Brooks then played a mediocre Nazr Mohammed 18 minutes a night at backup center, ahead of both Byron Mullens and Cole Aldrich. It's debatable whether Mullens or Aldrich at the time were ready for prime playing time, but Mullens has since become a serviceable player for Charlotte, although a perimeter-oriented big man.
Last year, Brooks trusted veteran guard Derek Fisher to come in midway through the season and immediately steal minutes from Daequan Cook, even at Cook's natural position of shooting guard.
This season, Brooks has maintained the status quo with Eric Maynor as the primary backup point guard over Jackson despite Maynor showing significant rust following last season's knee injury. Other promising young players like Jeremy Lamb, Perry Jones III, DeAndre Liggins and Daniel Orton are currently stuck at the bench or sent to Tulsa to play minor league minutes.
“I like consistency,” Brooks explained. “I liked it as a player and I like it as a coach. I want to know exactly what I'm getting from the players. That effort has to be consistent. We can't worry about our effort fluctuating from game to game. And so the consistency on that has always been a trademark with our organization. You're going to always see good effort.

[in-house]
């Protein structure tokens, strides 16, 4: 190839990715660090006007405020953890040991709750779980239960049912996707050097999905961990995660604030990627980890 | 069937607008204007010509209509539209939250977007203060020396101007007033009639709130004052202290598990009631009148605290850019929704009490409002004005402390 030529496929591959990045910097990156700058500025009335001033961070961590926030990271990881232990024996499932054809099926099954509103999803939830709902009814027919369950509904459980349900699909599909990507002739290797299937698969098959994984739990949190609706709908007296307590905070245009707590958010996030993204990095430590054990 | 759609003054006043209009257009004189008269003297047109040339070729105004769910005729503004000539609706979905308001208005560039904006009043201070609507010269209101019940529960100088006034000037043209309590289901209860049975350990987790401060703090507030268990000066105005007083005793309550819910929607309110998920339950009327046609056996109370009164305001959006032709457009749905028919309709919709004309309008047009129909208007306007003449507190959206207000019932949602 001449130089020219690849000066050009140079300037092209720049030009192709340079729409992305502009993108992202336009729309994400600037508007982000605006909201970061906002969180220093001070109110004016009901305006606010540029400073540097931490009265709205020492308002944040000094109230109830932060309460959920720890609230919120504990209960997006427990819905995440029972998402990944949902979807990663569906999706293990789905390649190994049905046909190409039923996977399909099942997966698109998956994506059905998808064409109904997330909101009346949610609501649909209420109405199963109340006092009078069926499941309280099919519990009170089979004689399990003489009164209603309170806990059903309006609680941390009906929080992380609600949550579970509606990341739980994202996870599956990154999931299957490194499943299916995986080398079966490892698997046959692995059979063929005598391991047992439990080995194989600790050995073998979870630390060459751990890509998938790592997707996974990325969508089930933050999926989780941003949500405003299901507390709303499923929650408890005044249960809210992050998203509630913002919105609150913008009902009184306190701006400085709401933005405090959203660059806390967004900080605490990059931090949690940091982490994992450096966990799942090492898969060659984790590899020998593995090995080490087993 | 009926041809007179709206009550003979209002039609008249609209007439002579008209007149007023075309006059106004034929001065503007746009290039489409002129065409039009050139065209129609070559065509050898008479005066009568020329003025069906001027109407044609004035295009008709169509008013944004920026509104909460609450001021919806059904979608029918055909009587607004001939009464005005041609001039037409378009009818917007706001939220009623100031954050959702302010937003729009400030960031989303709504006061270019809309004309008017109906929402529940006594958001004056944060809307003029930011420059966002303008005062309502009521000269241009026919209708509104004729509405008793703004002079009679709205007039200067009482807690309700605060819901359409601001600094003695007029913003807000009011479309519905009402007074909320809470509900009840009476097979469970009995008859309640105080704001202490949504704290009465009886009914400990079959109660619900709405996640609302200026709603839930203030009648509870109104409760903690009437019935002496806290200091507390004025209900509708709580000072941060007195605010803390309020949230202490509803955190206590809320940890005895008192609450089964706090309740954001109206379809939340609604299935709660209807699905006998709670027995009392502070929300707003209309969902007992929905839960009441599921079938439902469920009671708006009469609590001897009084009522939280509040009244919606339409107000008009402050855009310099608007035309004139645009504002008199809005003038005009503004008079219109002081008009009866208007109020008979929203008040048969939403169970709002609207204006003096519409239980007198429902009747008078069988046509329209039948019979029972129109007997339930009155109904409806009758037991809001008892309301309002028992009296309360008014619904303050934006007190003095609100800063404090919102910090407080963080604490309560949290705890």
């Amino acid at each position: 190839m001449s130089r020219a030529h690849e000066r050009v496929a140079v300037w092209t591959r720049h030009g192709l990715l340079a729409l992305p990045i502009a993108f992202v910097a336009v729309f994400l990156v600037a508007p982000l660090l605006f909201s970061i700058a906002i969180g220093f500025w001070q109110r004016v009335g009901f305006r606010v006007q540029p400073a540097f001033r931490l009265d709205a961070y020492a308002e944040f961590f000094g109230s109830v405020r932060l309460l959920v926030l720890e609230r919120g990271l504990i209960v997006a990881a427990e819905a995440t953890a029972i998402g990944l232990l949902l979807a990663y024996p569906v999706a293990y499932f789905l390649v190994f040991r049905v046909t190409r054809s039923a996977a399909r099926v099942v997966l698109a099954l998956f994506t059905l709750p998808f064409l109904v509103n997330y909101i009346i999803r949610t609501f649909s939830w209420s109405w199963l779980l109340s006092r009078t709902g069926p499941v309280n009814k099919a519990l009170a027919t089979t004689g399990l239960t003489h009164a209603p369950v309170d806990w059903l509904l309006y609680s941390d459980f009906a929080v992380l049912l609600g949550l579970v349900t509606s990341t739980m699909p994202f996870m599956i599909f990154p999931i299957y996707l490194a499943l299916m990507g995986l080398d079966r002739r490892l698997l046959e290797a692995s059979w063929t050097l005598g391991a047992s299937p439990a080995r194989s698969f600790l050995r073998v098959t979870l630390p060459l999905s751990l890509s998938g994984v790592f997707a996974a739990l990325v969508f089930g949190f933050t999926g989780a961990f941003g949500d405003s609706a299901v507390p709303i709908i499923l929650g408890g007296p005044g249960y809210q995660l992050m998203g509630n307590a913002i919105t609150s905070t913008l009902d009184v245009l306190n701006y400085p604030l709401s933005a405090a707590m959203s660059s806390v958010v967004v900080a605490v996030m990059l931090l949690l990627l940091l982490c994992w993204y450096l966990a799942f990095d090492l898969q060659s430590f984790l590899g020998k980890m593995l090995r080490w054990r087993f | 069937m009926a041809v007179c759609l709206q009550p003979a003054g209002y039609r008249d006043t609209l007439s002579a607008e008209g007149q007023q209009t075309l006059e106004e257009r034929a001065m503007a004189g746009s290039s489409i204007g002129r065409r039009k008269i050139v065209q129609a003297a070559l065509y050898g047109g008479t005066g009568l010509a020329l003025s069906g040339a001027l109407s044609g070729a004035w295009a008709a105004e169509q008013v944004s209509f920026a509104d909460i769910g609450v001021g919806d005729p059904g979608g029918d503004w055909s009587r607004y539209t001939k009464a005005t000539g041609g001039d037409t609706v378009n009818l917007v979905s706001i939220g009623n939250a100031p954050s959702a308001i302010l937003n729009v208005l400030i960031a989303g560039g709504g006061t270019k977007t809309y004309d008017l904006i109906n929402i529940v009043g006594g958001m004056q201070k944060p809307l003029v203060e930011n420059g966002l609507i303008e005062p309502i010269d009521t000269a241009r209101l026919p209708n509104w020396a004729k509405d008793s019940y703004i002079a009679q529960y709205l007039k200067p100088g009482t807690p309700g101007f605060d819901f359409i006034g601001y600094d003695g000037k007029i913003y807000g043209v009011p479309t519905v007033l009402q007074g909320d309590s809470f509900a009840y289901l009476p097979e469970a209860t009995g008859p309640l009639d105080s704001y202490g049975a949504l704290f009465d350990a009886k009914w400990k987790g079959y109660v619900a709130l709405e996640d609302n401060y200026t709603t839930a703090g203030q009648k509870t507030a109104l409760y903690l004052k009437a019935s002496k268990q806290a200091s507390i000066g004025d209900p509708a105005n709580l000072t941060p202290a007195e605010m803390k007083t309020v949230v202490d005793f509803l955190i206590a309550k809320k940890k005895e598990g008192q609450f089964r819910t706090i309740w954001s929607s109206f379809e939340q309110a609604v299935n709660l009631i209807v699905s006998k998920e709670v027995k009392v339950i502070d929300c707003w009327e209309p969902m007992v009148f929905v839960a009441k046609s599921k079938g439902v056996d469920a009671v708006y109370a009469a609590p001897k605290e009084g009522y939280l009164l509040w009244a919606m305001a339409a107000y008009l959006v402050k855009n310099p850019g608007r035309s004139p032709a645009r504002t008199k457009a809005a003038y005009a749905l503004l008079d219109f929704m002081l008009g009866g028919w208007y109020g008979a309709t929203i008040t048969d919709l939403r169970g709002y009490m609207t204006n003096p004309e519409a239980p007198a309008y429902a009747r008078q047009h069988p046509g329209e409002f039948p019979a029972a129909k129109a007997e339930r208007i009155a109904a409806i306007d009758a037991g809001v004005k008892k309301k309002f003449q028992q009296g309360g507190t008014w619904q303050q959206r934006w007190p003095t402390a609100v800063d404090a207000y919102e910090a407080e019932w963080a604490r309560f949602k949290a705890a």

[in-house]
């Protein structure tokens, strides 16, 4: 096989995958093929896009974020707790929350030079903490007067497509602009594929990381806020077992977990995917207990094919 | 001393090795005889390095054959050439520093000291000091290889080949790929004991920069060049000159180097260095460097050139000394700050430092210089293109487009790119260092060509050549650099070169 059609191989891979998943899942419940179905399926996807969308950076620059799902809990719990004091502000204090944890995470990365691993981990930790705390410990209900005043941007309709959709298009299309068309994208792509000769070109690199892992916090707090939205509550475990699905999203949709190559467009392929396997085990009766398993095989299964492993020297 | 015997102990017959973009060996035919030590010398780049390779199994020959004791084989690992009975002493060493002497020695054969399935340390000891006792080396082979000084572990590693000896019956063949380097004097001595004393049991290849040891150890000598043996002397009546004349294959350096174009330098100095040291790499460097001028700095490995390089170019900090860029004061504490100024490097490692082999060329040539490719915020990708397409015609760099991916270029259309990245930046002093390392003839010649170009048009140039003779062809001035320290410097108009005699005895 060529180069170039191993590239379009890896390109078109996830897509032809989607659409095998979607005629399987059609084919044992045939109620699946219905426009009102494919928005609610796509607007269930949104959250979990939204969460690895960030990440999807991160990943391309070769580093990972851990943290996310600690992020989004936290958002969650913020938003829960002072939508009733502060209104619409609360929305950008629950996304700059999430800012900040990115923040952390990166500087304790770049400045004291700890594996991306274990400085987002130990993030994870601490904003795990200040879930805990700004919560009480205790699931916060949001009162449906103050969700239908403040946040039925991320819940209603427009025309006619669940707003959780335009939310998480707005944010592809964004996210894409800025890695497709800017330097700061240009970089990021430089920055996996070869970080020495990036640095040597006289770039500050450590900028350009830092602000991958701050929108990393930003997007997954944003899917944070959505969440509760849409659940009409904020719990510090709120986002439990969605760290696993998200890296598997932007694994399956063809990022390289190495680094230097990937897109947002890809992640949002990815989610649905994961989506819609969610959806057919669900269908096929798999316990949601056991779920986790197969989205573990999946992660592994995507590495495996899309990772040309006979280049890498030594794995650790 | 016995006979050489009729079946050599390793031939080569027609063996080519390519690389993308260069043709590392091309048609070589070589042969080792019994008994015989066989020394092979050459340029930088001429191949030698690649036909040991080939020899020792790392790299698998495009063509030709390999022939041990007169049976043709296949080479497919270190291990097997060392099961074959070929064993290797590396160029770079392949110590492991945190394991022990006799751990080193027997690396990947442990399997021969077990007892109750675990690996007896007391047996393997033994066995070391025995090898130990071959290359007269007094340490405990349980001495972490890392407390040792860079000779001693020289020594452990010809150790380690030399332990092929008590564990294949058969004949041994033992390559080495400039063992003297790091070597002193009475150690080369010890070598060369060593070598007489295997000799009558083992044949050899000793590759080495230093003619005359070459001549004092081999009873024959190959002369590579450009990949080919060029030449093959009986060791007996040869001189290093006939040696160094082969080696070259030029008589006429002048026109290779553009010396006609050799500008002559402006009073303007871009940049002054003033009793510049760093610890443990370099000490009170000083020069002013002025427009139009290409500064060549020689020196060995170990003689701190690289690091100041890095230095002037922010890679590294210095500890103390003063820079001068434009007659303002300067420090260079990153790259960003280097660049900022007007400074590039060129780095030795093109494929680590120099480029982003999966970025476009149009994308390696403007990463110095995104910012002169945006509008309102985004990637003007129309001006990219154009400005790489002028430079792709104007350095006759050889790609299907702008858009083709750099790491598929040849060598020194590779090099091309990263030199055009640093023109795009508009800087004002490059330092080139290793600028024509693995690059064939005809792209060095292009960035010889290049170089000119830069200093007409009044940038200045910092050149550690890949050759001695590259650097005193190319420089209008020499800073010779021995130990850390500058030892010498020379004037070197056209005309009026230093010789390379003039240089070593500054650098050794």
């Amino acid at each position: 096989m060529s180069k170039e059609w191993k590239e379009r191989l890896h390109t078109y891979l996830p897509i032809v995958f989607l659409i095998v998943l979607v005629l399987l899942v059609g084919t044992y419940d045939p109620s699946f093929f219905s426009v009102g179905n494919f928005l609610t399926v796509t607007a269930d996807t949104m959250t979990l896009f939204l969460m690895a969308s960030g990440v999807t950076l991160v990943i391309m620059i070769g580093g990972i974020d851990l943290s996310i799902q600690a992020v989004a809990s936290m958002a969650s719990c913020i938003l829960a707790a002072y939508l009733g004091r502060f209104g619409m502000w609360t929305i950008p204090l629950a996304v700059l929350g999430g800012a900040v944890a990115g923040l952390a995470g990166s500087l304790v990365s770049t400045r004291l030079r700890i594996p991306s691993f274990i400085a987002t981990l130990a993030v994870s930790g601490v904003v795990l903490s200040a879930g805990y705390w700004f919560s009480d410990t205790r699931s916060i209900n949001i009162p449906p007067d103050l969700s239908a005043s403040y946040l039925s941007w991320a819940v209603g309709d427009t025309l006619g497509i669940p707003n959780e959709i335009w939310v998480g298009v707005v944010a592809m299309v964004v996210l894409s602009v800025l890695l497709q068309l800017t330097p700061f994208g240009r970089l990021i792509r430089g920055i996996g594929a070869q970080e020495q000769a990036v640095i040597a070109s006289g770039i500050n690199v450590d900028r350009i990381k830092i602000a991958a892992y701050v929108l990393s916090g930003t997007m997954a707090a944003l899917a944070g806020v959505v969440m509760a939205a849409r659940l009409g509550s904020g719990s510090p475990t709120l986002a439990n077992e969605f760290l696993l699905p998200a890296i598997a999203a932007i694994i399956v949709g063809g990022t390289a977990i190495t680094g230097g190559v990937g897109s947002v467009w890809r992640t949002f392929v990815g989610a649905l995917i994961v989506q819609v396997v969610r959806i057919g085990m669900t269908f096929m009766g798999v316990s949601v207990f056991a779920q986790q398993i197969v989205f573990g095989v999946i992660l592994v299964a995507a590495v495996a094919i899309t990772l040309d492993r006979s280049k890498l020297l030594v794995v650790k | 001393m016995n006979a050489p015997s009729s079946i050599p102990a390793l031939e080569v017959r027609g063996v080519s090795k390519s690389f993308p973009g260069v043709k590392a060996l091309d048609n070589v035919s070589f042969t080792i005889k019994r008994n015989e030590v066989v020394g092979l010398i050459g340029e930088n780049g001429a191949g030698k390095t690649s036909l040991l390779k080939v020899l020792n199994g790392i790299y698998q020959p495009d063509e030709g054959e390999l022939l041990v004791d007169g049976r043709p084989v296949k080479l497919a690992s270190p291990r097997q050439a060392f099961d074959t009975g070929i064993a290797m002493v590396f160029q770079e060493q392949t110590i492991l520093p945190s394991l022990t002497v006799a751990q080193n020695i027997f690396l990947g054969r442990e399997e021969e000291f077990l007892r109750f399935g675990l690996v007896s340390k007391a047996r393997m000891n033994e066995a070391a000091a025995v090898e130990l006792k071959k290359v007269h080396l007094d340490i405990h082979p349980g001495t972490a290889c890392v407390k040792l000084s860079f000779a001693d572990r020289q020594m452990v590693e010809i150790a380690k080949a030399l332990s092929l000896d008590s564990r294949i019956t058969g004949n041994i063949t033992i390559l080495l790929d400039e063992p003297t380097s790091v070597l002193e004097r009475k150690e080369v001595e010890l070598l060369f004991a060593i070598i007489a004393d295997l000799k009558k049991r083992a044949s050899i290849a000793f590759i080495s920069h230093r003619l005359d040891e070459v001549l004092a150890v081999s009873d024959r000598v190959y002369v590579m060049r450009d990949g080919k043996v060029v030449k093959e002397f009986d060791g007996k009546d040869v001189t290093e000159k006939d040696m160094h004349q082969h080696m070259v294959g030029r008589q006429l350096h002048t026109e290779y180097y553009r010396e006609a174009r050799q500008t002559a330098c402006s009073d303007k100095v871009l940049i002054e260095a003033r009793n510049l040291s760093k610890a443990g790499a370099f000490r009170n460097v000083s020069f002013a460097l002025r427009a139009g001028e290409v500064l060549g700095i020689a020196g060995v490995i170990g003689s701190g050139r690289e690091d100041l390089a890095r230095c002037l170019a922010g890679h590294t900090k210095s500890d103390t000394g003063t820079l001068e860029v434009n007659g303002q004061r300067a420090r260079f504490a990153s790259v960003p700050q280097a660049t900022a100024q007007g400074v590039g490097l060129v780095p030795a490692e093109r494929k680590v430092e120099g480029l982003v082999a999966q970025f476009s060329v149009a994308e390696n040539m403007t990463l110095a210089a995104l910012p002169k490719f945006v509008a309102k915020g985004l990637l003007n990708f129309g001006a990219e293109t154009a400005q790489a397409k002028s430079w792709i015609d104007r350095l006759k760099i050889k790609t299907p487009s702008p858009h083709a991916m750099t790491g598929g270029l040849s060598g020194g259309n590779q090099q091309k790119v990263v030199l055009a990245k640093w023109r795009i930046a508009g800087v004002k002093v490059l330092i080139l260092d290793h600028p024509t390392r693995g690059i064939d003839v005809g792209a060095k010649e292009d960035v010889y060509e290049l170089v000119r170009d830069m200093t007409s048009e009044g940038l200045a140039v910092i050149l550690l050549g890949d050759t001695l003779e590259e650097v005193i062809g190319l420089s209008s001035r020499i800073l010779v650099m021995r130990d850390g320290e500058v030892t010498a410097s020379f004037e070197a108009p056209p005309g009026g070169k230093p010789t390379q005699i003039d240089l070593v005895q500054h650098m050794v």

“I think it's valuable for the players to know what they're getting every day; what they're getting from me, what they're getting from their coaches, what they're getting from their teammates. That consistency creates good habits. And it's always something to fall back on. When you're going through a rough patch, you always know that you can fall back on your consistent good habits.”
Brooks has been as flexible as ever this season. He tried Lamb in the first half at Detroit. He's altered Durant's substitution pattern to have him anchor the second string at the start of each second quarter. And he showed his growing trust in Jackson on Wednesday.
“Until your name is called, you can't do nothing about it other than be ready,” Brooks said. “And then when you're name is called you're going to have the success you deserve.”
Brooks refuses to admit he's taken a more flexible approach. He fears it will take the focus away from the players, who Brooks says always deserve the credit.
“I look at it as our team developing together as a group and we can do more things as a team,” Brooks said. “It's easy to look at a basketball team and say ‘Why don't you do this, why don't you do that, why don't you do that?' Well if they can't get to level two, how can you put them through it? They have to be ready to finish level one.”
Jackson's unlikely performance proved proper development is indeed taking place — even if ample playing time rarely has been abundant.
“When you have 14 guys, you can't play 14 guys in an NBA game. It's hard to play nine guys substantial minutes,” Brooks said. “So you have to develop them every day. You have to have a game plan from the start of their day to the end of the day. And you have to be consistent with it.
“That's one of the things our staff does is they're consistent with the guys. They never change. They never change from day-to-day. They never change based on how we're playing, whether we're playing well or not playing well. It's very consistent strategically.”
Brooks then summed up his philosophy much more succinctly.
“Players earn minutes,” he said, “not age.”